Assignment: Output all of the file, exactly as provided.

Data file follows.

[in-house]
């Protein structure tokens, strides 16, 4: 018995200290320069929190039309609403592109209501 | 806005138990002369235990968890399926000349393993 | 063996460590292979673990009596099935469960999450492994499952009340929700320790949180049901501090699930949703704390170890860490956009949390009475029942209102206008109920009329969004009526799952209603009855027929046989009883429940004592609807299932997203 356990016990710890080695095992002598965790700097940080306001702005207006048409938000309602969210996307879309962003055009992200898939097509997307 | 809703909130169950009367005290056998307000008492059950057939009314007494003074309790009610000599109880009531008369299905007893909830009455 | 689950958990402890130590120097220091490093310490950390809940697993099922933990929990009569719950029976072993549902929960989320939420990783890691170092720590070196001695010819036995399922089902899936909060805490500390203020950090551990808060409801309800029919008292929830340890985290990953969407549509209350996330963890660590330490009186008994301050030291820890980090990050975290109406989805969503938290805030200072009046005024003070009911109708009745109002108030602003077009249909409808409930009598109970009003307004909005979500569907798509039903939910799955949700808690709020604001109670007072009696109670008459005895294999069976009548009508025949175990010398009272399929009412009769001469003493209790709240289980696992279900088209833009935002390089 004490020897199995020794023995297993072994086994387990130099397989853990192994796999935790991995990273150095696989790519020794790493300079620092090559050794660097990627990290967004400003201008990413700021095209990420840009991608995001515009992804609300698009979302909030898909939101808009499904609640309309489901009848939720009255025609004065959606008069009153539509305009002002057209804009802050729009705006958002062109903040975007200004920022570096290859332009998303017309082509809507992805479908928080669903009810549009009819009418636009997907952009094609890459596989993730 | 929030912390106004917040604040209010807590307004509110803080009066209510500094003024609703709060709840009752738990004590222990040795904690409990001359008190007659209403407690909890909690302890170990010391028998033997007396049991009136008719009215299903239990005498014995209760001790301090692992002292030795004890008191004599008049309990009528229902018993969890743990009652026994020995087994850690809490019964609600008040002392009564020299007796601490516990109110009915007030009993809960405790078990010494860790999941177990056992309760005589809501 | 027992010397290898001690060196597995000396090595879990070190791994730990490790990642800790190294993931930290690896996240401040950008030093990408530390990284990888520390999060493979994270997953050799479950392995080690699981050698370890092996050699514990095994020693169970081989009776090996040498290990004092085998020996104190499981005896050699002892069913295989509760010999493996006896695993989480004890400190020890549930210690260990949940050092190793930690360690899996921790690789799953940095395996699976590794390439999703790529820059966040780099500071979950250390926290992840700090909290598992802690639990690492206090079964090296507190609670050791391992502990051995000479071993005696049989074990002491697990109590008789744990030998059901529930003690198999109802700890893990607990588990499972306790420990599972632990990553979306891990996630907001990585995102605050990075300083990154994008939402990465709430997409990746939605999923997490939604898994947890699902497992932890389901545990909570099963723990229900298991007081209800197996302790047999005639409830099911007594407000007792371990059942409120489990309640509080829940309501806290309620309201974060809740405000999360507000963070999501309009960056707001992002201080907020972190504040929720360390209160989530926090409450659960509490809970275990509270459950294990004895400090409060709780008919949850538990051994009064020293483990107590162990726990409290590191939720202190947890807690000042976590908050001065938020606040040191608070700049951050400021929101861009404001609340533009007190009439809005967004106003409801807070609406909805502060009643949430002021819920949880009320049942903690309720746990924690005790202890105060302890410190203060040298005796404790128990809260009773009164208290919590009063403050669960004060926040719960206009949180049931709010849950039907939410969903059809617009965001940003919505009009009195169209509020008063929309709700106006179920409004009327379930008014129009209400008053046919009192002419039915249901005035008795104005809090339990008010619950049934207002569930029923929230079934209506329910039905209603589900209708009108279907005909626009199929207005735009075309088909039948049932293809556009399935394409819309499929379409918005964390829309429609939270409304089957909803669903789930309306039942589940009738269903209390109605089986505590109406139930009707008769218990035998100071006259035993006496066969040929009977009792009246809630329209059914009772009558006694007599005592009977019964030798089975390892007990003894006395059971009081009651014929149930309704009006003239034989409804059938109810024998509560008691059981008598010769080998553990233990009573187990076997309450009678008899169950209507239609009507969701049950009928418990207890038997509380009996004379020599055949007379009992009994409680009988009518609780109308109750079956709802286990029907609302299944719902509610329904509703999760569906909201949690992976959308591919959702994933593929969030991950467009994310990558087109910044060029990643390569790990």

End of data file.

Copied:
[in-house]
């Protein structure tokens, strides 16, 4: 018995200290320069929190039309609403592109209501 | 806005138990002369235990968890399926000349393993 | 063996460590292979673990009596099935469960999450492994499952009340929700320790949180049901501090699930949703704390170890860490956009949390009475029942209102206008109920009329969004009526799952209603009855027929046989009883429940004592609807299932997203 356990016990710890080695095992002598965790700097940080306001702005207006048409938000309602969210996307879309962003055009992200898939097509997307 | 809703909130169950009367005290056998307000008492059950057939009314007494003074309790009610000599109880009531008369299905007893909830009455 | 689950958990402890130590120097220091490093310490950390809940697993099922933990929990009569719950029976072993549902929960989320939420990783890691170092720590070196001695010819036995399922089902899936909060805490500390203020950090551990808060409801309800029919008292929830340890985290990953969407549509209350996330963890660590330490009186008994301050030291820890980090990050975290109406989805969503938290805030200072009046005024003070009911109708009745109002108030602003077009249909409808409930009598109970009003307004909005979500569907798509039903939910799955949700808690709020604001109670007072009696109670008459005895294999069976009548009508025949175990010398009272399929009412009769001469003493209790709240289980696992279900088209833009935002390089 004490020897199995020794023995297993072994086994387990130099397989853990192994796999935790991995990273150095696989790519020794790493300079620092090559050794660097990627990290967004400003201008990413700021095209990420840009991608995001515009992804609300698009979302909030898909939101808009499904609640309309489901009848939720009255025609004065959606008069009153539509305009002002057209804009802050729009705006958002062109903040975007200004920022570096290859332009998303017309082509809507992805479908928080669903009810549009009819009418636009997907952009094609890459596989993730 | 929030912390106004917040604040209010807590307004509110803080009066209510500094003024609703709060709840009752738990004590222990040795904690409990001359008190007659209403407690909890909690302890170990010391028998033997007396049991009136008719009215299903239990005498014995209760001790301090692992002292030795004890008191004599008049309990009528229902018993969890743990009652026994020995087994850690809490019964609600008040002392009564020299007796601490516990109110009915007030009993809960405790078990010494860790999941177990056992309760005589809501 | 027992010397290898001690060196597995000396090595879990070190791994730990490790990642800790190294993931930290690896996240401040950008030093990408530390990284990888520390999060493979994270997953050799479950392995080690699981050698370890092996050699514990095994020693169970081989009776090996040498290990004092085998020996104190499981005896050699002892069913295989509760010999493996006896695993989480004890400190020890549930210690260990949940050092190793930690360690899996921790690789799953940095395996699976590794390439999703790529820059966040780099500071979950250390926290992840700090909290598992802690639990690492206090079964090296507190609670050791391992502990051995000479071993005696049989074990002491697990109590008789744990030998059901529930003690198999109802700890893990607990588990499972306790420990599972632990990553979306891990996630907001990585995102605050990075300083990154994008939402990465709430997409990746939605999923997490939604898994947890699902497992932890389901545990909570099963723990229900298991007081209800197996302790047999005639409830099911007594407000007792371990059942409120489990309640509080829940309501806290309620309201974060809740405000999360507000963070999501309009960056707001992002201080907020972190504040929720360390209160989530926090409450659960509490809970275990509270459950294990004895400090409060709780008919949850538990051994009064020293483990107590162990726990409290590191939720202190947890807690000042976590908050001065938020606040040191608070700049951050400021929101861009404001609340533009007190009439809005967004106003409801807070609406909805502060009643949430002021819920949880009320049942903690309720746990924690005790202890105060302890410190203060040298005796404790128990809260009773009164208290919590009063403050669960004060926040719960206009949180049931709010849950039907939410969903059809617009965001940003919505009009009195169209509020008063929309709700106006179920409004009327379930008014129009209400008053046919009192002419039915249901005035008795104005809090339990008010619950049934207002569930029923929230079934209506329910039905209603589900209708009108279907005909626009199929207005735009075309088909039948049932293809556009399935394409819309499929379409918005964390829309429609939270409304089957909803669903789930309306039942589940009738269903209390109605089986505590109406139930009707008769218990035998100071006259035993006496066969040929009977009792009246809630329209059914009772009558006694007599005592009977019964030798089975390892007990003894006395059971009081009651014929149930309704009006003239034989409804059938109810024998509560008691059981008598010769080998553990233990009573187990076997309450009678008899169950209507239609009507969701049950009928418990207890038997509380009996004379020599055949007379009992009994409680009988009518609780109308109750079956709802286990029907609302299944719902509610329904509703999760569906909201949690992976959308591919959702994933593929969030991950467009994310990558087109910044060029990643390569790990």